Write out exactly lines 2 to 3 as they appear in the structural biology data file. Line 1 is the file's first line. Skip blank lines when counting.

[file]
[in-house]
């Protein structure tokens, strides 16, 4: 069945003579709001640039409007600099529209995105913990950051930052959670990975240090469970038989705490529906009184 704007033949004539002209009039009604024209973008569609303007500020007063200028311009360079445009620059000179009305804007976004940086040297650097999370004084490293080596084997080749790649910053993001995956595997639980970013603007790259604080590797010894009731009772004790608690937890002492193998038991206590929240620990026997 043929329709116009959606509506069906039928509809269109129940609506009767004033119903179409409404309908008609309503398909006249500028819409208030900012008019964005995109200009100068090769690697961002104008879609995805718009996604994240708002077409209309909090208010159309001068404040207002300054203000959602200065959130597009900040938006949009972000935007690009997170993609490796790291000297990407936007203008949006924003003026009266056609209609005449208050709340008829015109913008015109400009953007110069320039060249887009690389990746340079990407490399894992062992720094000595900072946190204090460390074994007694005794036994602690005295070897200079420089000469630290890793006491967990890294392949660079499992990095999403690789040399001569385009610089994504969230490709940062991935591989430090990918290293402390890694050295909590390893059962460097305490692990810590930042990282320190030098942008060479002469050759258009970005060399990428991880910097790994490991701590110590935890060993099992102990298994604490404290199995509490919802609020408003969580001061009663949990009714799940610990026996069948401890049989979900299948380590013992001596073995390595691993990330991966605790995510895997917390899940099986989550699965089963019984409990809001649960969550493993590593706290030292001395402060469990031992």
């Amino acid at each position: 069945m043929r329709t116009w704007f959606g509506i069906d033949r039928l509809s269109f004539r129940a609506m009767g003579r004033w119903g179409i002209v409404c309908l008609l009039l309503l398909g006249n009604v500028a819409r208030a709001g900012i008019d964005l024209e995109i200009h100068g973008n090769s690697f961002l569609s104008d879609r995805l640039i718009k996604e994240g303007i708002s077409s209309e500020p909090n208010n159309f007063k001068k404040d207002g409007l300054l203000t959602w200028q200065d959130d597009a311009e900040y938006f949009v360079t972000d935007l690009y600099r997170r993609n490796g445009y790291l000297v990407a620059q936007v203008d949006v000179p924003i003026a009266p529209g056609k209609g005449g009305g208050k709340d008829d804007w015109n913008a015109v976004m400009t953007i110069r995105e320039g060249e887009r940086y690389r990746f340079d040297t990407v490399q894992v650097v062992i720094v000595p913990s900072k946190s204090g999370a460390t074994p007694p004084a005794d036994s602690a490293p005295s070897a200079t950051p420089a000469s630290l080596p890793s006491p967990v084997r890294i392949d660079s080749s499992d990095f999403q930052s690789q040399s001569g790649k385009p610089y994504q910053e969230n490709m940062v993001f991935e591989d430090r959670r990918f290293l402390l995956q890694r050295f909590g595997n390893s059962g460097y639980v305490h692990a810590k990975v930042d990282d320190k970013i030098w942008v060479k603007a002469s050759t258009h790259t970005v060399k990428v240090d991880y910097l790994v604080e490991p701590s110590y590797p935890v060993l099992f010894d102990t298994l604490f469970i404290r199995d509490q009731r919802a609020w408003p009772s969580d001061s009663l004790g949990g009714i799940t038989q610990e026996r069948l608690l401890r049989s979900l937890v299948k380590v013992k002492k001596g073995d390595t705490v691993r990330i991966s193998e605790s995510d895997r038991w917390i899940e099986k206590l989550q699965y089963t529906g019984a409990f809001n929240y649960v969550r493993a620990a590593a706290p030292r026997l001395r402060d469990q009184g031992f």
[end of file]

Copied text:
């Protein structure tokens, strides 16, 4: 069945003579709001640039409007600099529209995105913990950051930052959670990975240090469970038989705490529906009184 704007033949004539002209009039009604024209973008569609303007500020007063200028311009360079445009620059000179009305804007976004940086040297650097999370004084490293080596084997080749790649910053993001995956595997639980970013603007790259604080590797010894009731009772004790608690937890002492193998038991206590929240620990026997 043929329709116009959606509506069906039928509809269109129940609506009767004033119903179409409404309908008609309503398909006249500028819409208030900012008019964005995109200009100068090769690697961002104008879609995805718009996604994240708002077409209309909090208010159309001068404040207002300054203000959602200065959130597009900040938006949009972000935007690009997170993609490796790291000297990407936007203008949006924003003026009266056609209609005449208050709340008829015109913008015109400009953007110069320039060249887009690389990746340079990407490399894992062992720094000595900072946190204090460390074994007694005794036994602690005295070897200079420089000469630290890793006491967990890294392949660079499992990095999403690789040399001569385009610089994504969230490709940062991935591989430090990918290293402390890694050295909590390893059962460097305490692990810590930042990282320190030098942008060479002469050759258009970005060399990428991880910097790994490991701590110590935890060993099992102990298994604490404290199995509490919802609020408003969580001061009663949990009714799940610990026996069948401890049989979900299948380590013992001596073995390595691993990330991966605790995510895997917390899940099986989550699965089963019984409990809001649960969550493993590593706290030292001395402060469990031992």
């Amino acid at each position: 069945m043929r329709t116009w704007f959606g509506i069906d033949r039928l509809s269109f004539r129940a609506m009767g003579r004033w119903g179409i002209v409404c309908l008609l009039l309503l398909g006249n009604v500028a819409r208030a709001g900012i008019d964005l024209e995109i200009h100068g973008n090769s690697f961002l569609s104008d879609r995805l640039i718009k996604e994240g303007i708002s077409s209309e500020p909090n208010n159309f007063k001068k404040d207002g409007l300054l203000t959602w200028q200065d959130d597009a311009e900040y938006f949009v360079t972000d935007l690009y600099r997170r993609n490796g445009y790291l000297v990407a620059q936007v203008d949006v000179p924003i003026a009266p529209g056609k209609g005449g009305g208050k709340d008829d804007w015109n913008a015109v976004m400009t953007i110069r995105e320039g060249e887009r940086y690389r990746f340079d040297t990407v490399q894992v650097v062992i720094v000595p913990s900072k946190s204090g999370a460390t074994p007694p004084a005794d036994s602690a490293p005295s070897a200079t950051p420089a000469s630290l080596p890793s006491p967990v084997r890294i392949d660079s080749s499992d990095f999403q930052s690789q040399s001569g790649k385009p610089y994504q910053e969230n490709m940062v993001f991935e591989d430090r959670r990918f290293l402390l995956q890694r050295f909590g595997n390893s059962g460097y639980v305490h692990a810590k990975v930042d990282d320190k970013i030098w942008v060479k603007a002469s050759t258009h790259t970005v060399k990428v240090d991880y910097l790994v604080e490991p701590s110590y590797p935890v060993l099992f010894d102990t298994l604490f469970i404290r199995d509490q009731r919802a609020w408003p009772s969580d001061s009663l004790g949990g009714i799940t038989q610990e026996r069948l608690l401890r049989s979900l937890v299948k380590v013992k002492k001596g073995d390595t705490v691993r990330i991966s193998e605790s995510d895997r038991w917390i899940e099986k206590l989550q699965y089963t529906g019984a409990f809001n929240y649960v969550r493993a620990a590593a706290p030292r026997l001395r402060d469990q009184g031992f």